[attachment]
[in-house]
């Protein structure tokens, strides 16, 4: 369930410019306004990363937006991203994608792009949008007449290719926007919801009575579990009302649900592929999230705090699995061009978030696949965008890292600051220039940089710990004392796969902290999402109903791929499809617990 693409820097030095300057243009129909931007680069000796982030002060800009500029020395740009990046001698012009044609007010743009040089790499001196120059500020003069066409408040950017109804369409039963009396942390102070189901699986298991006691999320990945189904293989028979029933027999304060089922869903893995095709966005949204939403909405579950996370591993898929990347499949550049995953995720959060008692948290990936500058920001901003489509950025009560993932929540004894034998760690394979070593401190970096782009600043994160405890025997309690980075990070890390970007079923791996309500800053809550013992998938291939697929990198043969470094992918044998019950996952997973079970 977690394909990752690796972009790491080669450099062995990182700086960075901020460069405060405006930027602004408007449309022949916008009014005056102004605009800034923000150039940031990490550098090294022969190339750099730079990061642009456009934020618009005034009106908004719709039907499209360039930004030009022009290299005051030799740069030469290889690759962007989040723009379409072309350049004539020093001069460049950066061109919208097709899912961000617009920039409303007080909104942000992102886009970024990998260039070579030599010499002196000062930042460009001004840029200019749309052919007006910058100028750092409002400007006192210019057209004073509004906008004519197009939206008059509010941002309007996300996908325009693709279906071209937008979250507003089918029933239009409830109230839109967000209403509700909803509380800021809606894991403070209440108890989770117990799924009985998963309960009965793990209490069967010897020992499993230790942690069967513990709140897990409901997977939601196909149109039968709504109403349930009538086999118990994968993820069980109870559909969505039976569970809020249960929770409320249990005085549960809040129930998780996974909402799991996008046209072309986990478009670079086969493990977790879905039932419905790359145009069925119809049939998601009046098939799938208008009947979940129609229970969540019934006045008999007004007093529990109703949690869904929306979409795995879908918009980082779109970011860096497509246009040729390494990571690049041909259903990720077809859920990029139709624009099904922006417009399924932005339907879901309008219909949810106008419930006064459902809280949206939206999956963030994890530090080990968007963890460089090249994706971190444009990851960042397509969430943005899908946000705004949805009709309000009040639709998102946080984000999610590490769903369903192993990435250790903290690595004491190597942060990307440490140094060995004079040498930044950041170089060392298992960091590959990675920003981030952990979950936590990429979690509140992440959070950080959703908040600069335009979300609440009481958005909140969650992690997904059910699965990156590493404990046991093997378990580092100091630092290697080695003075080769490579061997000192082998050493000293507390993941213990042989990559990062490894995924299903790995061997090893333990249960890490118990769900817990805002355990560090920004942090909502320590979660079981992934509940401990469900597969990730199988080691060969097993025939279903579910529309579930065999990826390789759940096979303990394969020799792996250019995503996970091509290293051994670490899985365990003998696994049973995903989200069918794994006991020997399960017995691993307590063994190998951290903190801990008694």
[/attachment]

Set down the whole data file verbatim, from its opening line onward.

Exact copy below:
[in-house]
């Protein structure tokens, strides 16, 4: 369930410019306004990363937006991203994608792009949008007449290719926007919801009575579990009302649900592929999230705090699995061009978030696949965008890292600051220039940089710990004392796969902290999402109903791929499809617990 693409820097030095300057243009129909931007680069000796982030002060800009500029020395740009990046001698012009044609007010743009040089790499001196120059500020003069066409408040950017109804369409039963009396942390102070189901699986298991006691999320990945189904293989028979029933027999304060089922869903893995095709966005949204939403909405579950996370591993898929990347499949550049995953995720959060008692948290990936500058920001901003489509950025009560993932929540004894034998760690394979070593401190970096782009600043994160405890025997309690980075990070890390970007079923791996309500800053809550013992998938291939697929990198043969470094992918044998019950996952997973079970 977690394909990752690796972009790491080669450099062995990182700086960075901020460069405060405006930027602004408007449309022949916008009014005056102004605009800034923000150039940031990490550098090294022969190339750099730079990061642009456009934020618009005034009106908004719709039907499209360039930004030009022009290299005051030799740069030469290889690759962007989040723009379409072309350049004539020093001069460049950066061109919208097709899912961000617009920039409303007080909104942000992102886009970024990998260039070579030599010499002196000062930042460009001004840029200019749309052919007006910058100028750092409002400007006192210019057209004073509004906008004519197009939206008059509010941002309007996300996908325009693709279906071209937008979250507003089918029933239009409830109230839109967000209403509700909803509380800021809606894991403070209440108890989770117990799924009985998963309960009965793990209490069967010897020992499993230790942690069967513990709140897990409901997977939601196909149109039968709504109403349930009538086999118990994968993820069980109870559909969505039976569970809020249960929770409320249990005085549960809040129930998780996974909402799991996008046209072309986990478009670079086969493990977790879905039932419905790359145009069925119809049939998601009046098939799938208008009947979940129609229970969540019934006045008999007004007093529990109703949690869904929306979409795995879908918009980082779109970011860096497509246009040729390494990571690049041909259903990720077809859920990029139709624009099904922006417009399924932005339907879901309008219909949810106008419930006064459902809280949206939206999956963030994890530090080990968007963890460089090249994706971190444009990851960042397509969430943005899908946000705004949805009709309000009040639709998102946080984000999610590490769903369903192993990435250790903290690595004491190597942060990307440490140094060995004079040498930044950041170089060392298992960091590959990675920003981030952990979950936590990429979690509140992440959070950080959703908040600069335009979300609440009481958005909140969650992690997904059910699965990156590493404990046991093997378990580092100091630092290697080695003075080769490579061997000192082998050493000293507390993941213990042989990559990062490894995924299903790995061997090893333990249960890490118990769900817990805002355990560090920004942090909502320590979660079981992934509940401990469900597969990730199988080691060969097993025939279903579910529309579930065999990826390789759940096979303990394969020799792996250019995503996970091509290293051994670490899985365990003998696994049973995903989200069918794994006991020997399960017995691993307590063994190998951290903190801990008694």